Tho I often felt he expected too much from his new wife, who frequently liked to take off on the weekends, to go rock-climbing. Tom preferred to do family things whenever he had his daughter. He seemed to resent his new wife's free-spirited adventures.

Nature imbues parents with a concern for their kids that extends beyond the rational. We'll do things for our kids that we won't even do for ourselves. This kind of devotion cannot be duplicated by a wedding ceremony or replicated by a marriage license. Granted, some step-parents treat children better than the natural parent, but this is an exception, not the norm.

Having the other parent still in the picture can complicate things .. tho I've never had any problems myself. Long as the child(ren) like(s) the new boy/girlfriend, and are being treated well, all is usually hunky-dory.

Kandinsky artAnyway, I gave the girls at the coffee shop some strategies for dating their single-parent guy-friends, sharing insights I felt will benefit everyone involved (even the kids).

Much obviously depends on the child's age, since younger children tend to require more attention .. but basically, things work best when the dating-parent makes the child a priority .. because it's difficult to respect a parent who is so desperate for affection (needy) that they'll neglect their child(ren) to focus on the new romance.

But (but!) they also want somebody who will show their appreciation (demonstrated tangibly in a multitude of ways) for the sacrifices that are necessary in such a relationship.

These types of relationships are not easy. Few can make them work. But I tend to feel that people who help single parents raise their kids get a double dose of karma. These were attractive, fit girls (women), who could get any guy they wanted .. (especially the one sitting next to me).

I've also heard that people with intimacy-issues sometimes prefer to date single-parents, because the distraction of having the kids around prevents situations that foster intimacy. Personally, I've found that single-moms tend to be more (not less) intimate. Tho I still asked the girls if they felt this might be a factor in their dating decisions.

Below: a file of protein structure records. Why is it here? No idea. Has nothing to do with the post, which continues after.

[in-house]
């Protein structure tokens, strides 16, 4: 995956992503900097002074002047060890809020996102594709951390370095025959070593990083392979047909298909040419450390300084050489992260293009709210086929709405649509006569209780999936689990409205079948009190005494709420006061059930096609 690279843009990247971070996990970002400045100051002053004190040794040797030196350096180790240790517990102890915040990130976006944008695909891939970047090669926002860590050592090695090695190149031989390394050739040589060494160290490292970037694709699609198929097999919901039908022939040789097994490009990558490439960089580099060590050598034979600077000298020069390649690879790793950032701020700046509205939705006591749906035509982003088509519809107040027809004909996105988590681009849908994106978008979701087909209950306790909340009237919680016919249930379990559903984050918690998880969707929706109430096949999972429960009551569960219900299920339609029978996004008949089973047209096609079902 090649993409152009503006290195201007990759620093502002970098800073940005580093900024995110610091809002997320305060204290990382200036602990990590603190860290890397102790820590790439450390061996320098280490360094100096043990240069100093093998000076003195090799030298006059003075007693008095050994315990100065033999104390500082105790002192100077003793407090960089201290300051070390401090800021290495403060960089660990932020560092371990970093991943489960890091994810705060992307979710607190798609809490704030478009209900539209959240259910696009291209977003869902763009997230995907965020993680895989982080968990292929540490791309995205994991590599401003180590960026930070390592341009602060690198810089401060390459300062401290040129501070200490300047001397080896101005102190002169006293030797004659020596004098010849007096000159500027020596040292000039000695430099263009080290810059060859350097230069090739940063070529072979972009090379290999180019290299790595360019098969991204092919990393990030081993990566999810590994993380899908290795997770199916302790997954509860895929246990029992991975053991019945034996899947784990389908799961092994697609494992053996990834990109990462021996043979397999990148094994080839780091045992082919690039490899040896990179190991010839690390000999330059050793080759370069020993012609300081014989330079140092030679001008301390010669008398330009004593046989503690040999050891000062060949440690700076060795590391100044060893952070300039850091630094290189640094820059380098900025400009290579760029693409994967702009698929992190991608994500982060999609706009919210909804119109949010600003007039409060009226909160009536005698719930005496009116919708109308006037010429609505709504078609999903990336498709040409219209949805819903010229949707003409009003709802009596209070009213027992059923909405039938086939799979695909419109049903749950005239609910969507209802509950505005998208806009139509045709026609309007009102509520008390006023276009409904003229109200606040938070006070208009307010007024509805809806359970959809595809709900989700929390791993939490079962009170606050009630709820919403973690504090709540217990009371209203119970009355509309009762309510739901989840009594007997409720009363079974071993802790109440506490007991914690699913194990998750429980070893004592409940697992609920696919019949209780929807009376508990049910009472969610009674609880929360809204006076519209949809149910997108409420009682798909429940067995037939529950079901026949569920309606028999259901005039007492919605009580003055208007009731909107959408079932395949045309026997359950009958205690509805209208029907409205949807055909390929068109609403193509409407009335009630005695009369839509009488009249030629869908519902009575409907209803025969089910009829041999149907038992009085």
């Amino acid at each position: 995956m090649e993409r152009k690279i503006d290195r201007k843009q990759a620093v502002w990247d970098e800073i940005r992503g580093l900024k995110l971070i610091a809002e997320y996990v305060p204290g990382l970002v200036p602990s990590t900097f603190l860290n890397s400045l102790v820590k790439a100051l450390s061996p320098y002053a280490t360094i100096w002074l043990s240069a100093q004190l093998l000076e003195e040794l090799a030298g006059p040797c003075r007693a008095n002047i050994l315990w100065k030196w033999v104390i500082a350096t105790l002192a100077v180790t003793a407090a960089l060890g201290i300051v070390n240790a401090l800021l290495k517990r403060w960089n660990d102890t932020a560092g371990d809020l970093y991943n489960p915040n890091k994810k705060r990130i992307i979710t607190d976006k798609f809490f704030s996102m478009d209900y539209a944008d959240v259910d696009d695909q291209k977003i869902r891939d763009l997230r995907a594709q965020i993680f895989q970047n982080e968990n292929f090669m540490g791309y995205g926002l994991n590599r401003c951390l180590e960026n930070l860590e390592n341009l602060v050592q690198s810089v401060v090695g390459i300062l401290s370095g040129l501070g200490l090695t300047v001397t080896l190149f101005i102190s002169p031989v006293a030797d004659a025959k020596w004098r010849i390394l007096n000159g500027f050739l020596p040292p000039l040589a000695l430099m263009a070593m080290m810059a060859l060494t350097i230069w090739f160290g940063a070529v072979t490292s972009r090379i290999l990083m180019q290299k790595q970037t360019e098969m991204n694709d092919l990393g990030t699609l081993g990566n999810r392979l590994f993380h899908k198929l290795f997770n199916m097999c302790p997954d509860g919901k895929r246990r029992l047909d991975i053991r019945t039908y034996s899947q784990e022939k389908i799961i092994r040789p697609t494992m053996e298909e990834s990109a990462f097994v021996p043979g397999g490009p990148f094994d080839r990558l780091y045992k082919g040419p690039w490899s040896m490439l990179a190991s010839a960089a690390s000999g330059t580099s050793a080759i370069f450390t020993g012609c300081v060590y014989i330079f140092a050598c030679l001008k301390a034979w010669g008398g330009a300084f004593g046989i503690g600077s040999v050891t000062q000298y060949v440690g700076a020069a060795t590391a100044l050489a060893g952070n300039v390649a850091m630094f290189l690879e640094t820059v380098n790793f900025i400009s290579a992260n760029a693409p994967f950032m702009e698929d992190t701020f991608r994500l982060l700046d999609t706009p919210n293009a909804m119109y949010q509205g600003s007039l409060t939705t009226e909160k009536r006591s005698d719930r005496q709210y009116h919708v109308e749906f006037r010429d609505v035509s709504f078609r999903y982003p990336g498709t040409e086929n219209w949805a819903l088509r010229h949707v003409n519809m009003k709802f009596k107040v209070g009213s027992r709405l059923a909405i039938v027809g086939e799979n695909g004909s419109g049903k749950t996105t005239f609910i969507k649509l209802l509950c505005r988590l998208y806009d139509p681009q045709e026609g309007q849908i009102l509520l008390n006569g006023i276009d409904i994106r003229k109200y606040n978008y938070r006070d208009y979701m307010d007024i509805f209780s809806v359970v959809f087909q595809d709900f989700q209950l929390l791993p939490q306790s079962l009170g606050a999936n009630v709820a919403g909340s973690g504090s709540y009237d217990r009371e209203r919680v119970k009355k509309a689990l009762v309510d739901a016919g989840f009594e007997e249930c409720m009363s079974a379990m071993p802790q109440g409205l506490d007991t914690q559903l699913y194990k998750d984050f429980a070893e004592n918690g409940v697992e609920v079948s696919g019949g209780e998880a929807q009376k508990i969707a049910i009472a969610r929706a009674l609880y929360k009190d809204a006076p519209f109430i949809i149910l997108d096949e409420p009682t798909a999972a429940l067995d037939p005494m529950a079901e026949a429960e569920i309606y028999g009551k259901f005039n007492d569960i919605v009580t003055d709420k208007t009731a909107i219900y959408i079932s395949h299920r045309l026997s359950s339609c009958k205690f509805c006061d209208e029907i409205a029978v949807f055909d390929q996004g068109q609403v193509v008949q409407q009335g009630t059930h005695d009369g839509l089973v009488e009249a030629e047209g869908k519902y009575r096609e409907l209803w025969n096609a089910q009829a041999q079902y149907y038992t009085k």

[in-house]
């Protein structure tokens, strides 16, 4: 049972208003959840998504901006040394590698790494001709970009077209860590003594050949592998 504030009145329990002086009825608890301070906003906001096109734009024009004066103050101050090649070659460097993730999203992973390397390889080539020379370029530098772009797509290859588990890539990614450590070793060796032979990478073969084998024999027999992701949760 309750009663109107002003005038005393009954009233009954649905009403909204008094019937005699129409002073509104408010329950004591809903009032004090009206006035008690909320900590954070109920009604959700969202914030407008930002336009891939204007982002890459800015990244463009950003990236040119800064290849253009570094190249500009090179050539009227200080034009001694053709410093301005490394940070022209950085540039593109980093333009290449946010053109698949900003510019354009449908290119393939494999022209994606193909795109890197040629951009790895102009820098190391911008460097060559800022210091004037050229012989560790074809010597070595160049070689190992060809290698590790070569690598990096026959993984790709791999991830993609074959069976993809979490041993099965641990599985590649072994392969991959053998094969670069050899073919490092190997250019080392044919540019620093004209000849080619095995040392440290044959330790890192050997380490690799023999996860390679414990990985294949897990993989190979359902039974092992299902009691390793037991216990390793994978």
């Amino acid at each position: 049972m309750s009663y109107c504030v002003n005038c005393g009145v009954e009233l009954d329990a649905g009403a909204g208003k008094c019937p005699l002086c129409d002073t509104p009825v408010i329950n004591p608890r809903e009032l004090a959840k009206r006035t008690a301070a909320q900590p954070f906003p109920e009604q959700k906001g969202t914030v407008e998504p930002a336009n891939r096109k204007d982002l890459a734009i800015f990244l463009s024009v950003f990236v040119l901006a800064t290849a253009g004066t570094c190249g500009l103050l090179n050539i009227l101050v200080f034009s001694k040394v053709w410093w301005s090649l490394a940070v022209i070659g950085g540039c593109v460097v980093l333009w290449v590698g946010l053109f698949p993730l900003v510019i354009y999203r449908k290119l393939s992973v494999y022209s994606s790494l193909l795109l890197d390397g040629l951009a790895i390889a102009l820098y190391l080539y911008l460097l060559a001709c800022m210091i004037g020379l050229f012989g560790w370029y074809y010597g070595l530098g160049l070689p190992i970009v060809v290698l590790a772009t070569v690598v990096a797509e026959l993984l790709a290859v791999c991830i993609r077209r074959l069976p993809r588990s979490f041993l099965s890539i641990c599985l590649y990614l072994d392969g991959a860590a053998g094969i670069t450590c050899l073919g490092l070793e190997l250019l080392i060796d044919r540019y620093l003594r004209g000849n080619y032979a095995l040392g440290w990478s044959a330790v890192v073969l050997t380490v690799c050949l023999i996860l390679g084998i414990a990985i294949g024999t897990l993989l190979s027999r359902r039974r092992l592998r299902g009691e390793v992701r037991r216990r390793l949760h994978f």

The first time I came home from a dinner-date with a single mom (back when I was living in Pennsylvania), she went straight to my bathroom and pee'd .. leaving the door open .. talking to me the whole time .. as if pee'ing community-style was the norm.

That kinda freaked me out. I hadn't yet had a chance to put on any music, so that tinkling sound echoed throughout the apartment. Made me surprisingly uncomfortable. The loudest pee I've ever heard. (Especially for such a small girl.)

But it was clear that she had simply grown accustomed to a more open living arrangement with a man. (After that, I always felt awkward closing the bathroom door. Prudish.)

Come to think of it, she was always freaking me out like that, doing similarly unexpected things .. that pushed my romantic envelope. (She was a few years older than me, too .. and way smarter in the world of relationships.) But that's another story. =)

Regarding the dating scene, I've never done the online thing, but know many people who have had good luck with it. And while I have met some very nice people, I'm in no hurry. If you whack a dog every time it comes to the trough, it will eventually stop coming .. even tho it likes food, and may even be hungry.

In geekier news, I've been learning the Movable Type's templating engine. Supposedly, if you know one templating system, you have a good idea how they all work.

For more along these lines, here's a Google search preconfigured for the query » dating single parents

« Previous Rad entry ||| NEXT Rad entry »

0 TrackBacks

Listed below are links to blogs that reference this entry: Dating the Single Parent.

TrackBack URL for this entry:

About this Entry

This page contains a single entry by Rad published on April 19, 2009 9:38 AM.

Sonic Inspiration from the Miserable Ones was the previous entry in this blog.

Can Expectations Affect Reality? is the next entry in this blog.

Find recent content on the main index or look in the archives to find all content.